I've been a fan of Barbara Hambly for many years, ever since I read Dragonsbane and fell in love with her descriptive prose and wonderful characterization. While there have been some bumps in that road (mainly in the sequels to this book), I've long considered her my favorite author. For a convention I'm going to where she will be the guest of honor, I thought I would re-read Dragonsbane and see how it has withstood the test of time. After doing so, I am even more infatuated than I was before.
Young Gareth, a courtier in the King's court, has taken it upon himself to journey to the Northlands to find the last remaining Dragonsbane and enlist him to kill the horrible dragon that has been terrorizing the city and surrounding countryside. He happens upon Jenny Waynest, a witch who saves him from bandits and is, to his horror, the lover of the very man he's looking for: John.
Many of Gareth's illusions and misconceptions shatter as he finds John vastly different from everything he has heard in the ballads. John barely survived the last dragon he killed, and he's not eager to go after another one. He feels, though, that he must; maybe then the king will be indebted to him, which would bring much needed aid to the Northlands withdrawn by the king's grandfather many years ago. Jenny foresees horrible events and decides she must come with them. But are Court politics more dangerous than any dragon? And who is this powerful wizard woman who makes Jenny, a woman who has given up becoming a master of magic to bear John's children, extremely jealous? Strange alliances form as the true enemy shifts, and this may be the last ride of any Dragonsbane.
Dragonsbane has everything you could look for in a fantasy book: wonderful characterization, non-stereotypical dragons, beautiful prose - and it's self-contained as well. Yes, it did spawn a sequel trilogy, but that was long after the fact, and this story does not depend on it. I'll begin with the prose, as Hambly's has always been my favorite. One thing I hadn't been sure about was whether her emphasis on description has grown as she continued writing, or whether it was there from the beginning. Dragonsbane is one of her first books, and the description puts you right there in the scene, following her characters as they do or say whatever is needed. An example:
"As night came on the rain increased, the wind throwing it like sea-breakers against the walls of the Hold. John's Aunt Jane brought up a cold supper of meat, cheese, and beer, which Gareth picked at with the air of one doing his duty. Jenny, sitting cross-legged in the corner of the hearth, unwrapped her harp and experimented with its tuning pegs while the men spoke of the roads that led south, and of the slaying of the Golden Dragon of Wyr."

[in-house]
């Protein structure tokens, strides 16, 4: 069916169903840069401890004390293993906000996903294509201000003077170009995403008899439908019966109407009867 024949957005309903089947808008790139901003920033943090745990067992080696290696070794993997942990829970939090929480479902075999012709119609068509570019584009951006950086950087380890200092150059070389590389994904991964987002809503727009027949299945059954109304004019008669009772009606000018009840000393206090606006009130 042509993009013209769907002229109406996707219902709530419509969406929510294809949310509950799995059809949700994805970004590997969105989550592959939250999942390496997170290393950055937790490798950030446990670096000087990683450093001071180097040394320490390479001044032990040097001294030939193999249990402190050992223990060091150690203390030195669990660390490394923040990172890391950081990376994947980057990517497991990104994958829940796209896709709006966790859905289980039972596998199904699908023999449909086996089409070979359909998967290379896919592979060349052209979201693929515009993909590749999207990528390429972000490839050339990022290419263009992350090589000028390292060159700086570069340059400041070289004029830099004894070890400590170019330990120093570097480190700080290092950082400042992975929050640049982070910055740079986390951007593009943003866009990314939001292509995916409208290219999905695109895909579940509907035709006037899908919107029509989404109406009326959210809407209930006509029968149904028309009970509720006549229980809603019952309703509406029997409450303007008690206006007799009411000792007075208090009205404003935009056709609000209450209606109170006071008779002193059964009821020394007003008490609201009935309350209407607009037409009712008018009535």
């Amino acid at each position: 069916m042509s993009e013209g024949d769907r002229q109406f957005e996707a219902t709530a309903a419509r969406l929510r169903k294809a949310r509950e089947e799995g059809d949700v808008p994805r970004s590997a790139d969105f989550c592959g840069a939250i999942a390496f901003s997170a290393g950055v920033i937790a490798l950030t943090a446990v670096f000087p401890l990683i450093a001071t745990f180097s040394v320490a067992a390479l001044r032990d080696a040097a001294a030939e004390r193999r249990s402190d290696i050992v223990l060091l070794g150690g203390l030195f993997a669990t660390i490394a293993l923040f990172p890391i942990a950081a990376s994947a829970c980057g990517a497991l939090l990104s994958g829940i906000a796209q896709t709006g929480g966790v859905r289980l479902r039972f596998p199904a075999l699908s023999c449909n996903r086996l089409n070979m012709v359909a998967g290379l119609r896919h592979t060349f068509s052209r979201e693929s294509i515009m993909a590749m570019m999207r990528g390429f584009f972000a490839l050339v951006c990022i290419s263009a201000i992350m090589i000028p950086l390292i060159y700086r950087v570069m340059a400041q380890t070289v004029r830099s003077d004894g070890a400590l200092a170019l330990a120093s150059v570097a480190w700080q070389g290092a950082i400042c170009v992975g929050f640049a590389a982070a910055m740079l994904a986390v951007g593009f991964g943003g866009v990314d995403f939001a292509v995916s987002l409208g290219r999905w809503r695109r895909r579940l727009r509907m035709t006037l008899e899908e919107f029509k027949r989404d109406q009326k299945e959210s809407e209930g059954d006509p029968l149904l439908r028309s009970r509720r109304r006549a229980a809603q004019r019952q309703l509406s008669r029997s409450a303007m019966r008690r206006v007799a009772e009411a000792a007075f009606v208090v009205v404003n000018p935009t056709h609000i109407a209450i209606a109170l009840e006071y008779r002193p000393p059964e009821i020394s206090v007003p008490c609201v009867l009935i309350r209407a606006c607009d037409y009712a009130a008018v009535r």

While I love this kind of description, some people don't, so be warned. Also, it always helps if you're intrigued by the plotting, as I have found Hambly's prose makes her books that I don't like feel even slower. That isn't a problem with Dragonsbane, though; I love every page of it.
Hambly's characterization is first-rate, and she plays most of her characters against stereotype. She has fun with this at the beginning; Gareth's misconceptions are the same as many readers would be. A man who has killed dragons should have gleaming armor and long swords to do the trick; they should fight them in honorable combat. Not Hambly's characters. It's fun yet touching to see Gareth's illusions fall apart, and Hambly deepens John and Jenny’s characters in the process. John is loyal to his people but also loyal to the King, despite the King having avoided John's lands for many years. Jenny is a witch in a world where magic is almost self-consuming. To gain any kind of skill, you practically have to devote yourself to it with no distractions. Since she fell in love with John and bore him two sons, she hasn't had the time - thus her skills aren't what they could be. This provides interesting conflict later when they meet Zyerne, the aforementioned wizard. The entire book is told from Jenny's viewpoint, which makes the characterization even better. Gareth visibly changes before her eyes from a star-struck boy who came looking for a dragonsbane to a young man with secrets of his own.
I would be remiss if I didn't mention the dragon. Hambly has created a truly three-dimensional character in him, and the conversations between all of the characters suck you in. He's not your normal dragon, and he's more than just an adversary. He's intelligent, quick to anger, but also very honorable and truly wondering why he was called to where he is at now. His pride shows through, but he won't let that get in the way of the obligations that honor forces on him.
The plot takes interesting turns, and Hambly nimbly avoids clichés. Just when it looks like she's going to fall for one, she turns it on its head. While the true villain becomes obvious once the character appears, the book still could have been like any other dragon-slayer book - but it's not. It's something very special. Its theme of being who you are and that the choices you make form your persona is not at all heavy-handed. Most of all, it's a straightforward adventure story about the quest for magic and defeating the evil being. Thought-provoking, but it certainly can be enjoyed on any level.
Any faults in the story are minor and hardly worth mentioning, considering the strength of everything else. For a great introduction to Barbara Hambly, you could do much worse than do what I did: revel in the beauty that is Dragonsbane. After re-reading, it's still one of my favorite books.